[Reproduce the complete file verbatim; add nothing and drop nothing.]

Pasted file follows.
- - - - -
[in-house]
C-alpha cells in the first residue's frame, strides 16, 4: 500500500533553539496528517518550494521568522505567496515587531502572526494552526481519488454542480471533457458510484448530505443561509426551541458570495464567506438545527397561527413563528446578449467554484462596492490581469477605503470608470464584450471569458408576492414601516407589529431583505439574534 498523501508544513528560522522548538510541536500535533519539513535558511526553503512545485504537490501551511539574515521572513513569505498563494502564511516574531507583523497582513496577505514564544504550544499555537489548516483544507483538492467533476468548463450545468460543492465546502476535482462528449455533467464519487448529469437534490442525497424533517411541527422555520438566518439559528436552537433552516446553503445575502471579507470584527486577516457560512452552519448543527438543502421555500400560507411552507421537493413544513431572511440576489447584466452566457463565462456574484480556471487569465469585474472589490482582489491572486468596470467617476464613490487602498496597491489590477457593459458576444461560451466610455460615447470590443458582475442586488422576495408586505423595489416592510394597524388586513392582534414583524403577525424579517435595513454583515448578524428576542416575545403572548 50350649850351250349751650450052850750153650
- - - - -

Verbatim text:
[in-house]
C-alpha cells in the first residue's frame, strides 16, 4: 500500500533553539496528517518550494521568522505567496515587531502572526494552526481519488454542480471533457458510484448530505443561509426551541458570495464567506438545527397561527413563528446578449467554484462596492490581469477605503470608470464584450471569458408576492414601516407589529431583505439574534 498523501508544513528560522522548538510541536500535533519539513535558511526553503512545485504537490501551511539574515521572513513569505498563494502564511516574531507583523497582513496577505514564544504550544499555537489548516483544507483538492467533476468548463450545468460543492465546502476535482462528449455533467464519487448529469437534490442525497424533517411541527422555520438566518439559528436552537433552516446553503445575502471579507470584527486577516457560512452552519448543527438543502421555500400560507411552507421537493413544513431572511440576489447584466452566457463565462456574484480556471487569465469585474472589490482582489491572486468596470467617476464613490487602498496597491489590477457593459458576444461560451466610455460615447470590443458582475442586488422576495408586505423595489416592510394597524388586513392582534414583524403577525424579517435595513454583515448578524428576542416575545403572548 50350649850351250349751650450052850750153650